bachelor's and Master's and now what to do?

I’ve got a bachelor’s and Masters degree in a very unrelated field. I am working full time, but I’ve really decided its time to do the med school thing. All I need are the basic prerequisites - bio, chem, org. chem, math, etc. I am in a rural area - so, how can I fit this in? If I could just finish these pre-req’s, I think I’d be in med school no problem and could leave my current job.


Welcome aboard!

There are programs called post-baccalaureates which cater exactly to people like you. They also typically come with premedical advisement- professional assistance in the application process- and some will offer MCAT prep. Your main challenge is that you’re looking for a brick-and-mortar school with such a program- generally, this means a university with either a medical program or a graduate program (or both). The AAMC has a nifty tool to search for such programs with here. Under Special Program Focus, choose “Career-changers.”

Your challenge is the rural area part. A good program is going to require physical attendance at a brick-and-mortar school. If you mean rural area as in Bucks County PA (major metropolitan area in easy commuting distance with such programs available), this won’t be a big problem. If by rural you mean the middle of North Dakota, you’ll almost certainly need to move. Although, this may or may not be an issue, as you’d have to move later for medical school anyway. If your existing record is good and you get into a post-bacc program which gets 95% of its students into medical programs, then relocating may not be a risky proposition. You just need to be comfortable with it.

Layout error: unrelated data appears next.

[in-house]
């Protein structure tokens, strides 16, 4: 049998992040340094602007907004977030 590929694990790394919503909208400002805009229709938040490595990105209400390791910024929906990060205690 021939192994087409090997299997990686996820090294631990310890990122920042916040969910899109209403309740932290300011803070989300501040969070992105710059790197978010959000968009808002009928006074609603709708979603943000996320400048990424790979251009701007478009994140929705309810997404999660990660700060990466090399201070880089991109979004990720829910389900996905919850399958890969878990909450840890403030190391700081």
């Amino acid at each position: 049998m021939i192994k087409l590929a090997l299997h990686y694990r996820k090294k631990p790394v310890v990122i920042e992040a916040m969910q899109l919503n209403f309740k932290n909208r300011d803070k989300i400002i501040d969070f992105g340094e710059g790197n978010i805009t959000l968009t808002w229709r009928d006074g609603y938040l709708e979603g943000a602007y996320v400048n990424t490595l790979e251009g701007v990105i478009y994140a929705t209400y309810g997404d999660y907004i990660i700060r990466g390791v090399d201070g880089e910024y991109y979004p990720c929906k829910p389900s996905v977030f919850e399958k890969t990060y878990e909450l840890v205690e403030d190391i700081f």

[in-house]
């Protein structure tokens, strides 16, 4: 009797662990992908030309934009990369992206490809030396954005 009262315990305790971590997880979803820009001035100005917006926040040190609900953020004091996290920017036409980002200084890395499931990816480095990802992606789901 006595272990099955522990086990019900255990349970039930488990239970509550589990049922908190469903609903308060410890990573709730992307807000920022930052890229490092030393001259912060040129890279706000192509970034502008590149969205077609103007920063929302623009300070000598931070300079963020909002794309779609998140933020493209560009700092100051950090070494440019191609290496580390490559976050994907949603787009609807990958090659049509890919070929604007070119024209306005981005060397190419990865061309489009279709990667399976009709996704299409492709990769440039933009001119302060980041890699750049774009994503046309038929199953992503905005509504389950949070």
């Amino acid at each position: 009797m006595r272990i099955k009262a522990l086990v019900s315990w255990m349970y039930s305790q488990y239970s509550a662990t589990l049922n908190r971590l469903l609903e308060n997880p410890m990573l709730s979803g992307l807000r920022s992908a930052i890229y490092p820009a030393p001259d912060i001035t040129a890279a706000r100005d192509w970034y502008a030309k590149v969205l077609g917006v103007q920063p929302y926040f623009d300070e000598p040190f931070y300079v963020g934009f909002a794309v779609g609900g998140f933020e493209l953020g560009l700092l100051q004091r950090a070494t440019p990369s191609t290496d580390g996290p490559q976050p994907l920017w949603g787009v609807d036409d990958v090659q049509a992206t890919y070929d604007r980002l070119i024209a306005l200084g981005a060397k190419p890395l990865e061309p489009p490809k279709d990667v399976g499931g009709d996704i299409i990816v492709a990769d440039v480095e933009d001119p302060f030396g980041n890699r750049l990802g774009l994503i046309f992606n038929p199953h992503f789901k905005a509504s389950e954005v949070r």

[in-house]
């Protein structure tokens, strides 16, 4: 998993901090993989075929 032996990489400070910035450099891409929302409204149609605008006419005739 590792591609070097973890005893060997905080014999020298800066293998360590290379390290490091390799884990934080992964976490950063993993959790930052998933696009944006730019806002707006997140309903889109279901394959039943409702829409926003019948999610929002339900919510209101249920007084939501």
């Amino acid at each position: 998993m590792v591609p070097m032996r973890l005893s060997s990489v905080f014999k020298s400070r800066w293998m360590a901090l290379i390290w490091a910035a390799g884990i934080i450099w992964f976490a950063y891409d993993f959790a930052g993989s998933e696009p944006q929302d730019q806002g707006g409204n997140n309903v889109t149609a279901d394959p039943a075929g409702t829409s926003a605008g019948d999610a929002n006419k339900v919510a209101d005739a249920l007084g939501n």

Moving is not an option. I have 3 young children and my wife has a good job here. There is simply to much risk to uproot yet. Once I get accepted to med school that is different.

I am accepted for pre-med to a brick and mortar school with a med school, but it is just over an hour drive away - pretty daunting with gas a $4 a gallon. I am hoping to do some summer hybrid classes - not ideal, but got to do what I can.

Not sure if things will work out. . .we’ll see, I guess.

I am open to suggestions. Unfortunately, I cannot come to the conference this summer. I wish I could.

First off, if you’re going to do correspondence coursework, ask how it appears on your transcript. I took a few courses as an undergraduate that were correspondence (e-mail in homework, watch lectures on DVDs, come in to school for the initial meeting plus two exams). However, they went on my transcript as normal courses.

If your short-term finances are secure (the cost of commuting to school notwithstanding), then I’d say to definitely do coursework in the school you’ve been accepted to. I think your plan of action hinges on whether the cost of gas is an inconvenience or a significant problem. If it’s an inconvenience but not an impossibility, then I think the best idea is to suck it up and go with it. As long as you aren’t driving a semi, the cost of gas is going to be somewhat minor compared to the full cost of becoming an MD.

If the cost of gas is an impossibility, see what other options exist. Does the program require you be in and out in one year? Or can you go at your own rate? If the latter, then perhaps plan to spread things out over 3-4 semesters. Look at which semesters offer which classes, and determine when you need which classes done by. Look at your class options for Fall (I assume you begin in the Fall) and take the most classes you can commuting the fewest days. If this is a school with an undergraduate program, then oftentimes course X will have a section that meets for 3-6 hours only once a week. If you have to be there five days a week and can’t get around that, then check Craigslist and see if you can find someone looking for a roommate at around $300 a month- it might end up being cheaper.

Alternatively, see if you can find a program like the one you’re in now that has an articulation agreement with a medical school. That could make the prospect of moving now less formidable if success in the program will involve acceptance to medical school built-in.

What is your closest school?